NASA Funds Work On Solar Sails That Can Steer

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When we think of solar power, we usually think of photovoltaic technology, or technology that converts light from the sun into electricity. But there are plenty of other ways to use the sun’s power. On Earth, we also use solar heat for things like solar ovens or solar water heaters, for example. Now, NASA is funding another solar technology concept in space, but with a big improvement that could make it more useful.

The basic idea of this concept is the solar sail. The idea has been around for hundreds of years, with Johannes Kepler telling Galileo, “Provide ships or sails adapted to the heavenly breezes, and there will be some who will brave even that void.” The idea came from observing that the tails of comets always point away from the sun, which gave evidence that there was some kind of “wind” coming from the sun. Many concept designs have been produced over the years, and spacecraft with solar sails have even appeared in fiction (including the popular Star Trek and Star Wars franchises).

With sails, you need a way to steer the ship, and in a vacuum, a spaceship really can’t use a rudder the way a ship can. Ideas like multiple different shaped sails like the Bajoran Solar Sailer in Star Trek: Deep Space Nine seem like they’d work, but they’d be even larger, more complex, and susceptible to damage than normal sails (which would already have to be a lot bigger than Count Dooku’s ship above).

Instead of having a large, reflective surface to pull a spacecraft using radiation pressure from the sun, the team NASA is funding a solar sail design that’s diffractive, and can “bend” light.

“As we venture farther out into the cosmos than ever before, we’ll need innovative, cutting-edge technologies to drive our missions,” said NASA Administrator Bill Nelson. “The NASA Innovative Advanced Concepts program helps to unlock visionary ideas – like novel solar sails – and bring them closer to reality.”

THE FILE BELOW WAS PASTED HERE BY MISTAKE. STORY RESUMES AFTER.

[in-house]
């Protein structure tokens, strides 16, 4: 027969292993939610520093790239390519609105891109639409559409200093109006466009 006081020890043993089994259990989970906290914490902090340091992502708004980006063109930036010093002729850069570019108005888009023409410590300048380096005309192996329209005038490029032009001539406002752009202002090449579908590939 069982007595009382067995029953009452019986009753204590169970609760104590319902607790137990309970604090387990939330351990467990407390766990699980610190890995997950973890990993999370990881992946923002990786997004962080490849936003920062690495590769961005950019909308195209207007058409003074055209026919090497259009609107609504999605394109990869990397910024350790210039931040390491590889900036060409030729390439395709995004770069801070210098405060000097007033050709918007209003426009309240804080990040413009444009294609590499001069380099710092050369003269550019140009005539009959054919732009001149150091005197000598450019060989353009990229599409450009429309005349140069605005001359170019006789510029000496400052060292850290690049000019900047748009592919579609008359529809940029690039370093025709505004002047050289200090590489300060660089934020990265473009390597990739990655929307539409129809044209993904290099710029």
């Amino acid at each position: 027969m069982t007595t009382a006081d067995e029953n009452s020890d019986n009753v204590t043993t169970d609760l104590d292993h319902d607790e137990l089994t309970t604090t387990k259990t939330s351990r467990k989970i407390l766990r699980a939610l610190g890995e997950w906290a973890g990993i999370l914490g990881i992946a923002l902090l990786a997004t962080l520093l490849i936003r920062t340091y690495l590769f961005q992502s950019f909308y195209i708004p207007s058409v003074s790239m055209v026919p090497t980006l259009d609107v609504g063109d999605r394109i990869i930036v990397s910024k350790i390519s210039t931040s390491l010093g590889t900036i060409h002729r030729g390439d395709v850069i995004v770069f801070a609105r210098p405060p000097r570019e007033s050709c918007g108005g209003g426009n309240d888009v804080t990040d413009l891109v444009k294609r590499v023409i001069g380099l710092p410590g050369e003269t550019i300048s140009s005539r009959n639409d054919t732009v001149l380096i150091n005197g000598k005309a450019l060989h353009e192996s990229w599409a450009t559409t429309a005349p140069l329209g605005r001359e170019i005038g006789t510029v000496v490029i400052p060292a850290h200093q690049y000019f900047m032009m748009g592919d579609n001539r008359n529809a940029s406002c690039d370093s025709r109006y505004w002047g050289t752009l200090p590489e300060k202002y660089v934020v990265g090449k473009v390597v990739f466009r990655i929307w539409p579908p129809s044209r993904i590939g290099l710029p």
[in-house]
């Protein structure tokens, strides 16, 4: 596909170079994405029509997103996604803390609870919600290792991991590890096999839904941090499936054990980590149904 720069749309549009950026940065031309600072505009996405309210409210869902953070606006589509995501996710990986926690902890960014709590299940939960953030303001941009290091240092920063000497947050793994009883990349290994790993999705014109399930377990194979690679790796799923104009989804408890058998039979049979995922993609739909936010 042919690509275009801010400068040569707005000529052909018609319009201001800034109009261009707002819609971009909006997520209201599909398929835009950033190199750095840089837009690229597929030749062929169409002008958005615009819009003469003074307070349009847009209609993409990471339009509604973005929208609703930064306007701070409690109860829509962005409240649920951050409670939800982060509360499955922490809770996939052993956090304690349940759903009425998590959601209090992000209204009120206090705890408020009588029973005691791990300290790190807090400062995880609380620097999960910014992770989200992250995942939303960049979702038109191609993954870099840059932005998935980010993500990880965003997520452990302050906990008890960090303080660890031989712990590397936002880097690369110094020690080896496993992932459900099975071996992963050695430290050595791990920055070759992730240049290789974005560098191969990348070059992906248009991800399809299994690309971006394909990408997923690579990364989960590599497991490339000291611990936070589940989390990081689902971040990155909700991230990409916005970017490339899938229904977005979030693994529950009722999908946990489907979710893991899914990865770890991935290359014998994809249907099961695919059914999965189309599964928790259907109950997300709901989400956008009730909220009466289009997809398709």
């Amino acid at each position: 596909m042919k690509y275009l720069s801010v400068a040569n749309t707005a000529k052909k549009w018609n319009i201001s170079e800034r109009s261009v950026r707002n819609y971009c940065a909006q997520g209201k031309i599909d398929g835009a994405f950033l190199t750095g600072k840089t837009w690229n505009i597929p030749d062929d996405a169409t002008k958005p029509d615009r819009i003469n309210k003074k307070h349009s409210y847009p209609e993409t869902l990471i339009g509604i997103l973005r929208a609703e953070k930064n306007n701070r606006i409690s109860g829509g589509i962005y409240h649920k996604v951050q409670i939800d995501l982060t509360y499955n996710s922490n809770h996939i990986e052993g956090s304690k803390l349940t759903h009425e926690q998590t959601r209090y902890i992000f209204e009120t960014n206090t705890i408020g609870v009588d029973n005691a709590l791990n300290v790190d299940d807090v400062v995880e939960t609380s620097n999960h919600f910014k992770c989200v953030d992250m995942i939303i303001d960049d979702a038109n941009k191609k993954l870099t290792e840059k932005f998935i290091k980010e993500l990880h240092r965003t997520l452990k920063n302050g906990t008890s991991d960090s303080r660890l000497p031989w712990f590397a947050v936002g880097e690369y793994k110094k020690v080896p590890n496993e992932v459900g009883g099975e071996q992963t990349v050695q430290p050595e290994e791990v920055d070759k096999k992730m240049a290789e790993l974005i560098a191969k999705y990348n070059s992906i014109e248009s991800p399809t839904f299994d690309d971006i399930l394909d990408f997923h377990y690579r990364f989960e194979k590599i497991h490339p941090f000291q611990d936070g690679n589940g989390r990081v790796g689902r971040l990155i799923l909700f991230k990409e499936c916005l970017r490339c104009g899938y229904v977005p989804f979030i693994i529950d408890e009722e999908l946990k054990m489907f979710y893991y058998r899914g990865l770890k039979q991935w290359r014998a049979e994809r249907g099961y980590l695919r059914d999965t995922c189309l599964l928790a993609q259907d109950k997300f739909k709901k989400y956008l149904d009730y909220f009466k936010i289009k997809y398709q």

The ability to bend light hitting the sail instead of just reflecting it back could help spacecraft equipped with it be able to actually steer. This would mean the efficient and cheap option of using the sun for propulsion wouldn’t come with the sacrifice of not being able to readily maneuver the craft. If it works out well enough, they might not need any propellant fuel at all, even for thrusters to make small course changes.

It could also help make it easier to put satellites in orbit above and below the sun (its north and south poles). The inability to put spacecraft there for research has made it harder to study the sun, and limits human understanding of space weather. such a steerable solar sail satellite could greatly improve our ability to predict and deal with solar storms.

The design has already been through two phases of research, and was promising enough for NASA to select it for phase III. Work under Phase III will optimize the sail material and perform ground tests in support of this conceptual solar mission.

Featured image: Concept art of what the solar sail could end up looking like. MacKenzi Martin, NASA.

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Jennifer Sensiba

Jennifer Sensiba is a long time efficient vehicle enthusiast, writer, and photographer. She grew up around a transmission shop, and has been experimenting with vehicle efficiency since she was 16 and drove a Pontiac Fiero. She likes to get off the beaten path in her "Bolt EAV" and any other EVs she can get behind the wheel or handlebars of with her wife and kids. You can find her on Twitter here, Facebook here, and YouTube here.

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